MADRID (May. 19)
Some of the most notorious neo-Nazis of Europe and North America convened here last weekend demanding the legalization of national socialist parties in the name of “freedom of expression.”
The convention was organized by the Spanish Circle of Friends of Europe, known by its acronym CEDADE. It drew no more than 30 or 40 people and media attention was scant.
But the speakers list included German-born Ernst Zundel of Toronto, who was convicted under Canada’s anti-hate laws for distributing material denying the Holocaust.
Others were Manfred Roeder, sentenced to 13 years in prison for terrorist activities in his native Germany, and Thies Christophersen, a German who distributes Nazi pamphlets in Denmark.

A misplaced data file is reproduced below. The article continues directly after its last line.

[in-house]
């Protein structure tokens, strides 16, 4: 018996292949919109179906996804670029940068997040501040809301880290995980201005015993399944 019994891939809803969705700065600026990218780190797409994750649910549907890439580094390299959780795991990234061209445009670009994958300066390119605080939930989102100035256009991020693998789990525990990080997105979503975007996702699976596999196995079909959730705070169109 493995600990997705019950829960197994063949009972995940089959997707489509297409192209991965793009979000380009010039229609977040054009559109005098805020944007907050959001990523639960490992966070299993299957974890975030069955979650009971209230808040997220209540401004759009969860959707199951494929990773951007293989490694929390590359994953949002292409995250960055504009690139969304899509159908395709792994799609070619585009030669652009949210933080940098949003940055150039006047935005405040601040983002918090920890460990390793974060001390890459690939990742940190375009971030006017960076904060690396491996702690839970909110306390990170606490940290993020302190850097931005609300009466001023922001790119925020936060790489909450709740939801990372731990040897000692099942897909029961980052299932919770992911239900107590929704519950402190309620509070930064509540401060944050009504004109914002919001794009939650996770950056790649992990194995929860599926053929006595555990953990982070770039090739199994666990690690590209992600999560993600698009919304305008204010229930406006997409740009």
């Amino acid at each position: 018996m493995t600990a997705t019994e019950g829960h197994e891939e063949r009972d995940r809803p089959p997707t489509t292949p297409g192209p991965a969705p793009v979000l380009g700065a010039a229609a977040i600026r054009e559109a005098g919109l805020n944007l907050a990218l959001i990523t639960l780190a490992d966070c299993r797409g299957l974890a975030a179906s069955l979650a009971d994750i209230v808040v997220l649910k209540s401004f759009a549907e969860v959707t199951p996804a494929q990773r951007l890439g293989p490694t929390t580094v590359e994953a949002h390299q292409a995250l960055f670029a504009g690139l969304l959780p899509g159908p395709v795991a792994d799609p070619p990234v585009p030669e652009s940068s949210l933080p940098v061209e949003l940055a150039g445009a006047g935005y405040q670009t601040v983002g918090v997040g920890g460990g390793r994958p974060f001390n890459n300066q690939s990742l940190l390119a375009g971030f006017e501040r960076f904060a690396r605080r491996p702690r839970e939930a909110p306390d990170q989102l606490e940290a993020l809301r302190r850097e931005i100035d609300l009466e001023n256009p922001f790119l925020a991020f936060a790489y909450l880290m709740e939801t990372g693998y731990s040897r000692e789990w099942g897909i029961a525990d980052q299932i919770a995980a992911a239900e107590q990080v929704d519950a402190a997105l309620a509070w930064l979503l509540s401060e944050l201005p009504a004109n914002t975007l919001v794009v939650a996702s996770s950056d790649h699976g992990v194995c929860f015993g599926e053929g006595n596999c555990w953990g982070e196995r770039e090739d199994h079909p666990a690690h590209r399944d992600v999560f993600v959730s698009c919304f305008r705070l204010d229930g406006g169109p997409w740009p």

Spain was selected as the site of the gathering apparently because it is one of the few countries in Europe which lacks a law banning symbols, political parties and movements advocating race hatred. Nevertheless, Spain has been a constitutional democracy since the death of its fascist dictator, Francisco Franco, in 1975.
The Madrid municipality previously banned meetings organized by CEDADE. This time the neo-Nazis were ordered to adjourn early to avoid crowds of soccer fans leaving an important match across the street.
CEDADE is organizing a political party intended to be a coalition of extreme right-wing elements in Spain, to run in the next parliamentary elections scheduled for 1993.